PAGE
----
When we travel, I think we all have a grand idea of what it will be like when we get there. You imagine yourself checking out the place, snapping beautiful Instagram-worthy photos and soaking up the moment. What you don’t imagine is the hundreds of other tourists in front of you, dodging selfie sticks and waiting in line to get one photo without other people in it.
But take a look through most of the Instagram photos on my Pretty Little Grub or Couple of Suitcases and you won’t see many people in the background. How do I manage this sorcery? I will reveal my four tips…and one bonus!
1. Get up Earlier
The number one thing you can do to get a picture without the crowds is to beat them. The busiest time at almost any tourist attraction is early afternoon (or sometimes sunset). This is the time you want to avoid. In my experience, early morning is always the best time to avoid crowds.
That means at times, I wake up at 5 a.m to see the sunrise at a site or to be there as early as possible. It’s not always easy but not only do I get better pictures, I also get to enjoy a place begore it’s overcome with crowds.
I took this picture of the Fushimi Shrine in Kyoto when I arrived around 7 a.m. There were only a handful of people ahead of me.
This is the picture I took around 10 a.m. when I came back down from completing the shrine hike, and I imagine it only got worse in the afternoon.
Not only was the peace and tranquility of these shrines completely lost when the crowds arrived but there is also no chance of getting a people-free picture.
The one place where the “get up earlier” motto didn’t work was Angkor Wat in Cambodia. Arriving for sunrise is what 99% of the tourists do. It’s amazing but it also means the temples are extremely busy in the morning. So how did I score the picture with almost no one in it? I went back to the temple in the afternoon after most other tourists had moved on.
A good way to plan your day is find out what the typical tours do and either start your tour earlier or plan it in a different order to avoid the crowds. And if you see a busload of tourists unloading, run in front of them as fast as you can!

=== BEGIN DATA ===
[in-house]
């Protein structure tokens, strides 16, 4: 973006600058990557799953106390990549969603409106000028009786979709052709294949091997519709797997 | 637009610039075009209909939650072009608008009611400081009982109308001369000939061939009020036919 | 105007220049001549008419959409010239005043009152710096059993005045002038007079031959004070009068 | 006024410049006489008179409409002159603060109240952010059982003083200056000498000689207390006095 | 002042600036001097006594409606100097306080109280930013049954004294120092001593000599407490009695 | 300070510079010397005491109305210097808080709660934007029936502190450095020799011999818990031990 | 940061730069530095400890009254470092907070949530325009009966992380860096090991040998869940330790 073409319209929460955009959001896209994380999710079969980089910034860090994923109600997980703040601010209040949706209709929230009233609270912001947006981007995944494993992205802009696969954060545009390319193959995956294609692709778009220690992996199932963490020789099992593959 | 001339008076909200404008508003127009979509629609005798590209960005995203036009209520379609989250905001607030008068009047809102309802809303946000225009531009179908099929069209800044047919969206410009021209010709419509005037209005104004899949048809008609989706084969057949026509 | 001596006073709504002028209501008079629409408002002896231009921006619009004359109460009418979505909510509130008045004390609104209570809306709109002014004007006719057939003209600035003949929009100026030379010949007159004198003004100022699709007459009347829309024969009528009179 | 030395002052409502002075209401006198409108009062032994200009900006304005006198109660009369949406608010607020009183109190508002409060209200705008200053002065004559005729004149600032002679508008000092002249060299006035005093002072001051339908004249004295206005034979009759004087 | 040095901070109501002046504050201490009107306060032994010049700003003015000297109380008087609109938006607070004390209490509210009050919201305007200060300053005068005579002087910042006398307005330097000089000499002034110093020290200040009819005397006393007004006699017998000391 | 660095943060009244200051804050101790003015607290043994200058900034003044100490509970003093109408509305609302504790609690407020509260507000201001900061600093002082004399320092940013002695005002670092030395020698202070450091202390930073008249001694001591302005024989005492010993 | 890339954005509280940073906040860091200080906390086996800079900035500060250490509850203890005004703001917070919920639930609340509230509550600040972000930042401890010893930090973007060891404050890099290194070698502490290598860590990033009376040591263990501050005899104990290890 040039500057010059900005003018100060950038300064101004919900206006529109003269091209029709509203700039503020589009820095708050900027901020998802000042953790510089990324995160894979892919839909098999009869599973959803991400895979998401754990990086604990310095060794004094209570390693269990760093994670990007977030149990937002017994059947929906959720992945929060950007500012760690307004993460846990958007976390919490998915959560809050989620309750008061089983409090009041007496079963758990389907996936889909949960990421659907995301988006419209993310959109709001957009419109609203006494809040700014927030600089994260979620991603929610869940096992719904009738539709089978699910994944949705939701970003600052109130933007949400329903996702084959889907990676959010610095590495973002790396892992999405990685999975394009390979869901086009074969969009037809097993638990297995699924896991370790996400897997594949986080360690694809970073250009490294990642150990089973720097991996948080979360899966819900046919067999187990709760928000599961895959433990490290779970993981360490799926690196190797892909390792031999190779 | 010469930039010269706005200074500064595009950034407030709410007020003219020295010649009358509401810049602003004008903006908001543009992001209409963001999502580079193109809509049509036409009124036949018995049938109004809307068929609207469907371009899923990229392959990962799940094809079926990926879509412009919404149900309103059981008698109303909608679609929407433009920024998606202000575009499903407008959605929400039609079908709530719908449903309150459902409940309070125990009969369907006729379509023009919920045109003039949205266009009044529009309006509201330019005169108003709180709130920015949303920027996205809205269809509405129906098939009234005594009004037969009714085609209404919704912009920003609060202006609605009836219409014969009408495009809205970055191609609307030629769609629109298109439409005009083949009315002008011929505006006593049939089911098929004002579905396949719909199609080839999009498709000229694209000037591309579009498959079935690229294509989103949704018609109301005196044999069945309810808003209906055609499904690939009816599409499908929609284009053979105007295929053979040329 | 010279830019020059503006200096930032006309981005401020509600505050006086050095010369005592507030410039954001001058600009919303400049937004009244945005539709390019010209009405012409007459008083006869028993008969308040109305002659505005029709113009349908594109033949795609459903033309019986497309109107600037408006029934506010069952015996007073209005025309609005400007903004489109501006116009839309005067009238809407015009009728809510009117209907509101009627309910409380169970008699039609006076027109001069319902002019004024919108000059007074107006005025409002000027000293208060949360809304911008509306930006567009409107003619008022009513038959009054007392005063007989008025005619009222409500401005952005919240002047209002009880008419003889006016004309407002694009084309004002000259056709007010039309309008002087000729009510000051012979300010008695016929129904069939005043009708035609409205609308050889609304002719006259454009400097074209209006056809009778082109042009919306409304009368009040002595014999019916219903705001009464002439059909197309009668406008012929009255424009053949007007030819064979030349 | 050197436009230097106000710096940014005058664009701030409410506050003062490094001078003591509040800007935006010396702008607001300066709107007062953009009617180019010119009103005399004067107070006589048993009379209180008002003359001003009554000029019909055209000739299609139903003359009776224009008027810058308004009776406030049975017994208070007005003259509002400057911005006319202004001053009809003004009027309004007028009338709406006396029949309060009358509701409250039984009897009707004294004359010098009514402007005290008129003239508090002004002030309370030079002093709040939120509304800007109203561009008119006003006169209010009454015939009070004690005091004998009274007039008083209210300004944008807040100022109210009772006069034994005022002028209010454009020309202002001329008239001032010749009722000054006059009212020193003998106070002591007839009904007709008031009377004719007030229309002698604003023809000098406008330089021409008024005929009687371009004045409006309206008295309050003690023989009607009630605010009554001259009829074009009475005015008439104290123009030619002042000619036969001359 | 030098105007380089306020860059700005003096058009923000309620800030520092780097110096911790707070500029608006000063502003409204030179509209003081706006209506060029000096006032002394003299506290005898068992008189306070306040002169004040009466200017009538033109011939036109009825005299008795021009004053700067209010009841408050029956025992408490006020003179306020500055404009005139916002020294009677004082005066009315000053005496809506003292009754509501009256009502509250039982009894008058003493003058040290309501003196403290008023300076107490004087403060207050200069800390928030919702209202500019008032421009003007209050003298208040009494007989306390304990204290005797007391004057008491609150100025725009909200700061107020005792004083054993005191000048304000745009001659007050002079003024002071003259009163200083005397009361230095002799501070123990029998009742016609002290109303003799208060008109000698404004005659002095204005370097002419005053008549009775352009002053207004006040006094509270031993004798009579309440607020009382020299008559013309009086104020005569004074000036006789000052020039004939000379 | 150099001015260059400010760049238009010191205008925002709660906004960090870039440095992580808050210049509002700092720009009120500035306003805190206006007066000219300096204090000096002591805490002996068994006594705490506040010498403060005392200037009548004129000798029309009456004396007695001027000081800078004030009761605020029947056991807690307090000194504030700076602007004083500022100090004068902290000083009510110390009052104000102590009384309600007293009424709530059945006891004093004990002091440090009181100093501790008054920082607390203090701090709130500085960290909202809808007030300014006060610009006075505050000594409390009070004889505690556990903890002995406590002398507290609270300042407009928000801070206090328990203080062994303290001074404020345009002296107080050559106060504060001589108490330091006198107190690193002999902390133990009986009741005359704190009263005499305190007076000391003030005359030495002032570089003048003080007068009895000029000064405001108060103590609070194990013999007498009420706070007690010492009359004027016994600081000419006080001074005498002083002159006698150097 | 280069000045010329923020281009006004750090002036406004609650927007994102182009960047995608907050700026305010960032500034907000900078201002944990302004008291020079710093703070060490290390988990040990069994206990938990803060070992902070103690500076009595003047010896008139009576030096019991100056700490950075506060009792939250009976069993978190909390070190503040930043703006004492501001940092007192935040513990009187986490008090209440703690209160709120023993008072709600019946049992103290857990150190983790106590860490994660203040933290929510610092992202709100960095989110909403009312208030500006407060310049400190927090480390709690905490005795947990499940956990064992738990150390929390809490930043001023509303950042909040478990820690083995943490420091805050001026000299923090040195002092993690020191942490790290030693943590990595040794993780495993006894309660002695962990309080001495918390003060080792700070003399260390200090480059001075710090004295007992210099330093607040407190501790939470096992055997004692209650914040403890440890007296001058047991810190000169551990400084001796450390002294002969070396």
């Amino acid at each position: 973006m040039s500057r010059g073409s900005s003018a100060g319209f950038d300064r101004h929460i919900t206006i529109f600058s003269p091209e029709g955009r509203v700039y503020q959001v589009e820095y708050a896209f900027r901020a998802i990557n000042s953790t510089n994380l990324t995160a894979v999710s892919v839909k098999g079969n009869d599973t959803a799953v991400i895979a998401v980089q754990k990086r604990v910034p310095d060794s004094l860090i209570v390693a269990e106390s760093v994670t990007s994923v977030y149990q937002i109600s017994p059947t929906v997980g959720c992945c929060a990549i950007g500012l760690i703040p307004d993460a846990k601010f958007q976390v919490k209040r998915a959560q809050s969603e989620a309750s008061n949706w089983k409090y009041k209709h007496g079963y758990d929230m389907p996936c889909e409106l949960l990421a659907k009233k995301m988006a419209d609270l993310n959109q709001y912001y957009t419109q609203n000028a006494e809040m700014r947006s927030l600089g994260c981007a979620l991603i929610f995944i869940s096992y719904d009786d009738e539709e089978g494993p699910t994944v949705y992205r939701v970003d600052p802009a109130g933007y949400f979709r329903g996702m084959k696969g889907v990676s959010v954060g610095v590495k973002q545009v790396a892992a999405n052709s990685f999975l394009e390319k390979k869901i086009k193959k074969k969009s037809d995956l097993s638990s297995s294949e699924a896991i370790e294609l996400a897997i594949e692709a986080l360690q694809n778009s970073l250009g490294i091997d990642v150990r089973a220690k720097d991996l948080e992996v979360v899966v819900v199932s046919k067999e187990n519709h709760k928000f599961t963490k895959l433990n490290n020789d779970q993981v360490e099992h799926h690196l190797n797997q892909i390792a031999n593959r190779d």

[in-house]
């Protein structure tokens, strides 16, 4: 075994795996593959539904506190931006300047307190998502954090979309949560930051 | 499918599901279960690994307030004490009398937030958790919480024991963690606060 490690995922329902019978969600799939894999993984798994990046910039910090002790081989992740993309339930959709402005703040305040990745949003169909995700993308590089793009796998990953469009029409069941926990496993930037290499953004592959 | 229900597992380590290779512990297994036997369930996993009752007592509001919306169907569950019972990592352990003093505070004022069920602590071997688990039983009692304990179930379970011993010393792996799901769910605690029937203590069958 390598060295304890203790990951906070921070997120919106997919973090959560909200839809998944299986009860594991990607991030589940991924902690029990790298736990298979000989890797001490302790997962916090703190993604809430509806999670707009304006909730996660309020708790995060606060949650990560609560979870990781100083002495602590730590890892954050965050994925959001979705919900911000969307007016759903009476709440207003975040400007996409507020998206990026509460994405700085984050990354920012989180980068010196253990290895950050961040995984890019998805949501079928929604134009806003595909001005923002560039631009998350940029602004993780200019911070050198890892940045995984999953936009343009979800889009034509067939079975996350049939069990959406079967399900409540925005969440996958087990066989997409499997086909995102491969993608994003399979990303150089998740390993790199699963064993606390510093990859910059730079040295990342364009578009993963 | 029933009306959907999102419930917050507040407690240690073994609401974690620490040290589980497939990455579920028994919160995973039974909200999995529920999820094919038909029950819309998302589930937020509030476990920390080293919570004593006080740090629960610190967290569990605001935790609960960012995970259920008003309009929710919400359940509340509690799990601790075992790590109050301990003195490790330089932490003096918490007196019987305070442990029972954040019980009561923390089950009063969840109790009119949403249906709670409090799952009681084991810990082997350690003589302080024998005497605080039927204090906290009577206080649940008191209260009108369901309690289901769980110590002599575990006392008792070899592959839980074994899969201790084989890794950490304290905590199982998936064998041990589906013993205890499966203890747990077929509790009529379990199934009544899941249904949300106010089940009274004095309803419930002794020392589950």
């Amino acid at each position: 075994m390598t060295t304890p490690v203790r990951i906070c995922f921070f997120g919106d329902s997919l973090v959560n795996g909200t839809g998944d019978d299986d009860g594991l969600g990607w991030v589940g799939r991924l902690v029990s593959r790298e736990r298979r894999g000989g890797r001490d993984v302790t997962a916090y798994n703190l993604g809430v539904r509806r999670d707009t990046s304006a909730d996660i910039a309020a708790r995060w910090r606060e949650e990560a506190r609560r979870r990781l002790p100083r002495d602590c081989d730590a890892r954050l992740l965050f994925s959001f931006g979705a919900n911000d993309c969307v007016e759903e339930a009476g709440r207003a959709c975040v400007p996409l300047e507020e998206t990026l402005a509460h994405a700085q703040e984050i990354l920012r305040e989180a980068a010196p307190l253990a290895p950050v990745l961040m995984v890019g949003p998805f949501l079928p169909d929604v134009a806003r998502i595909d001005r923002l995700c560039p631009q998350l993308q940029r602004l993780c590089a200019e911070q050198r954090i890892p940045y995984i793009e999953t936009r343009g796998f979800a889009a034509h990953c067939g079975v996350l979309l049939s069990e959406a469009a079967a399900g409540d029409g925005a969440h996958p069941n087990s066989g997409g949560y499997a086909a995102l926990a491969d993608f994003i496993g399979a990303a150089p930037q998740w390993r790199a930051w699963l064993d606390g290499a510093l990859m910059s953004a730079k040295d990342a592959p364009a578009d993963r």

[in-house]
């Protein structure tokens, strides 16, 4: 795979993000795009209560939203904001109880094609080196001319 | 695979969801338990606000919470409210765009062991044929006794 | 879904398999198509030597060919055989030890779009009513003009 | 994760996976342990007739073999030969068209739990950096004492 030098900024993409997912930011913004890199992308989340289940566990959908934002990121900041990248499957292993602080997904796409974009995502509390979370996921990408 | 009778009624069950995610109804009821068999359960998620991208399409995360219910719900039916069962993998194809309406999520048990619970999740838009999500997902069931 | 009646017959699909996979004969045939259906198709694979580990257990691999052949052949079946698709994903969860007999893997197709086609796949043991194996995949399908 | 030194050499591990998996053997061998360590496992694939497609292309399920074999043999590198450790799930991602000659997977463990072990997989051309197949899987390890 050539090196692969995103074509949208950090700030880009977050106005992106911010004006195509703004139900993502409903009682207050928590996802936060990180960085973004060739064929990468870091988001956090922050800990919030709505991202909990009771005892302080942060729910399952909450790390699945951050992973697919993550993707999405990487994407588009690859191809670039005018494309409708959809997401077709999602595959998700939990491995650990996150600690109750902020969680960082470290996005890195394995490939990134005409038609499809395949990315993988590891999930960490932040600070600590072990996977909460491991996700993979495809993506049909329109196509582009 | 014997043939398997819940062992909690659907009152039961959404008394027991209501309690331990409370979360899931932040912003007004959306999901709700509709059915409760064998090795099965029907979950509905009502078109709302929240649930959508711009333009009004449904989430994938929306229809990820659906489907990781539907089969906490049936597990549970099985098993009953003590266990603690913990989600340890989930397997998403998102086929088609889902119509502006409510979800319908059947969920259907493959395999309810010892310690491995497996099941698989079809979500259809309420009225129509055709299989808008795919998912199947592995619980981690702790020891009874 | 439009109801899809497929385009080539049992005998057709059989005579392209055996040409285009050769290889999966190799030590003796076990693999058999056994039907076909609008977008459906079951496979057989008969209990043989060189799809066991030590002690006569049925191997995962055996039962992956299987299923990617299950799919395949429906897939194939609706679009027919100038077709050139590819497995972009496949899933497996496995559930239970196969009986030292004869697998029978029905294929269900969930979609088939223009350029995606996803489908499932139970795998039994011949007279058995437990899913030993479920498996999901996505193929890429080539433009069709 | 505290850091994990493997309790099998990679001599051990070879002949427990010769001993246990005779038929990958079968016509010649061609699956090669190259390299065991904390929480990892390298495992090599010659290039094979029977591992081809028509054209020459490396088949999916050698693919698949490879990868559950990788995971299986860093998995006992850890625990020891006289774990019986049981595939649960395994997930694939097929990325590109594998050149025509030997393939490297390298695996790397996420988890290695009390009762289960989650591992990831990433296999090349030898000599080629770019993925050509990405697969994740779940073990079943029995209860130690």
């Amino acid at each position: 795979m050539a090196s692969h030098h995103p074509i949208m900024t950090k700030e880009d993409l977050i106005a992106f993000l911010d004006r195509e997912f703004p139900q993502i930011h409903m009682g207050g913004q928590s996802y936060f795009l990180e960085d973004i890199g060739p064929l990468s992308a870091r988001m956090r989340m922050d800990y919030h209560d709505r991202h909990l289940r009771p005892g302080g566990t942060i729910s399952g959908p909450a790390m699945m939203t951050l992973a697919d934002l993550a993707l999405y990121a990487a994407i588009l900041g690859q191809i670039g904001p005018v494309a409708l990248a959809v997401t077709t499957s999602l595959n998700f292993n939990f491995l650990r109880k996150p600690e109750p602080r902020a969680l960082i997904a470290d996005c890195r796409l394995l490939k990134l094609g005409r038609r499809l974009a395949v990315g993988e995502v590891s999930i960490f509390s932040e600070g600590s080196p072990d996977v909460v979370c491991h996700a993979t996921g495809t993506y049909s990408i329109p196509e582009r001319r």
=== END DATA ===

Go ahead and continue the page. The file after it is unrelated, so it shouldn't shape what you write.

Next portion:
2. Try a different angle
One of the best photography tips I’ve heard is take the picture no one else is taking. Look around and notice the other tourists. If everyone is taking the same picture in the same spot, try to do yours different. Not only will your picture be unique, hopefully you can also get it people free.
Maya Beach in Thailand was packed with tourists coming from tour group boats. Everyone was taking their picture in the middle of the beach but Tom and I noticed the sun shining off to the side of the beach where the boats were parked. Just a quick walk down the beach gave us a unique and (almost) people free picture.
Don’t be afraid to venture away from the centre of the tourist attraction. I find the smallest bit of effort to get away from the crowds leads you to equally beautiful but far less crowded areas. When we visited the cherry Blossoms in Tokyo, some sidewalks were so crowded you could hardly walk down them, but a 15 minute walk away from the crowds and we found ourselves completely alone with the blossoms.
3. Visit in Shoulder or Off-Season
Just like the time of day you visit matters, so does the time of year. If you’re visiting a place during peak tourist season, you’re unlikely to avoid tourists. But if you’re able to be flexible with your time, shoulder or off-season ensures you won’t be fighting as many crowds.
If it looks like we’ve been alone on some of the beaches we’ve visited it’s because we were! Many people don’t want to travel to Southeast Asia during the hottest months. Sure I’ve complained at times about the heat but I’d take the heat over the crowds any day.
4. Fake It
Sometimes despite all your efforts to avoid getting people in your pictures, it’s just not possible. I try and keep my pictures as realistic as possible but once in a while, I will edit someone right out.
I don’t have any fancy software like actual photoshop, I just use the app Snapseed. The healing feature allows you to remove people with one swipe. It also works for unsightly signs, garbage cans, etc. However, it doesn’t always work. The app replaces what you remove with the background beside it, therefore it works best when people are far in the distance or up against a solid background.
In the photo below I removed the person in the water. But I was unable to remove the people further back due to the background.
Bonus Tip – Use the People to Make an Interesting Photo
Having people in the background of your photos doesn’t have to be a bad thing. Seeing streets full of people shows the hustle and bustle of a busy city. Find a way to make yourself stand out in the crowd by wearing a bright colour or doing an interesting pose and the rest will just fade away into the background.